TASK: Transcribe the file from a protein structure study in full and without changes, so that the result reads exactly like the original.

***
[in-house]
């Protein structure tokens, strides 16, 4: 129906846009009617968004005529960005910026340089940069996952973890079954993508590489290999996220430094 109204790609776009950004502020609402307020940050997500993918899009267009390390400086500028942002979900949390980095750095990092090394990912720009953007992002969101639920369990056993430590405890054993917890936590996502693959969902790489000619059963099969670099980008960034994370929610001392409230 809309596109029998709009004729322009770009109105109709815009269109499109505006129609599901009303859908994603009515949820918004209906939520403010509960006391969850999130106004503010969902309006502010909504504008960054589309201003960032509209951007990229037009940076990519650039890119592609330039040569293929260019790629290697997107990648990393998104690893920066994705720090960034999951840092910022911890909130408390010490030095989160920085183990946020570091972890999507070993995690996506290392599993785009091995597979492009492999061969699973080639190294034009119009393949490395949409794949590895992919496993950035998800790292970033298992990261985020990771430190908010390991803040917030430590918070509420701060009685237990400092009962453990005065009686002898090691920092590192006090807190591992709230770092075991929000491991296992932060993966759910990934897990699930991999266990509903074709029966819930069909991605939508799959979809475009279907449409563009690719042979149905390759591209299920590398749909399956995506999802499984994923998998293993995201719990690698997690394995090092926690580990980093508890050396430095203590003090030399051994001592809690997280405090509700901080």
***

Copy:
[in-house]
């Protein structure tokens, strides 16, 4: 129906846009009617968004005529960005910026340089940069996952973890079954993508590489290999996220430094 109204790609776009950004502020609402307020940050997500993918899009267009390390400086500028942002979900949390980095750095990092090394990912720009953007992002969101639920369990056993430590405890054993917890936590996502693959969902790489000619059963099969670099980008960034994370929610001392409230 809309596109029998709009004729322009770009109105109709815009269109499109505006129609599901009303859908994603009515949820918004209906939520403010509960006391969850999130106004503010969902309006502010909504504008960054589309201003960032509209951007990229037009940076990519650039890119592609330039040569293929260019790629290697997107990648990393998104690893920066994705720090960034999951840092910022911890909130408390010490030095989160920085183990946020570091972890999507070993995690996506290392599993785009091995597979492009492999061969699973080639190294034009119009393949490395949409794949590895992919496993950035998800790292970033298992990261985020990771430190908010390991803040917030430590918070509420701060009685237990400092009962453990005065009686002898090691920092590192006090807190591992709230770092075991929000491991296992932060993966759910990934897990699930991999266990509903074709029966819930069909991605939508799959979809475009279907449409563009690719042979149905390759591209299920590398749909399956995506999802499984994923998998293993995201719990690698997690394995090092926690580990980093508890050396430095203590003090030399051994001592809690997280405090509700901080």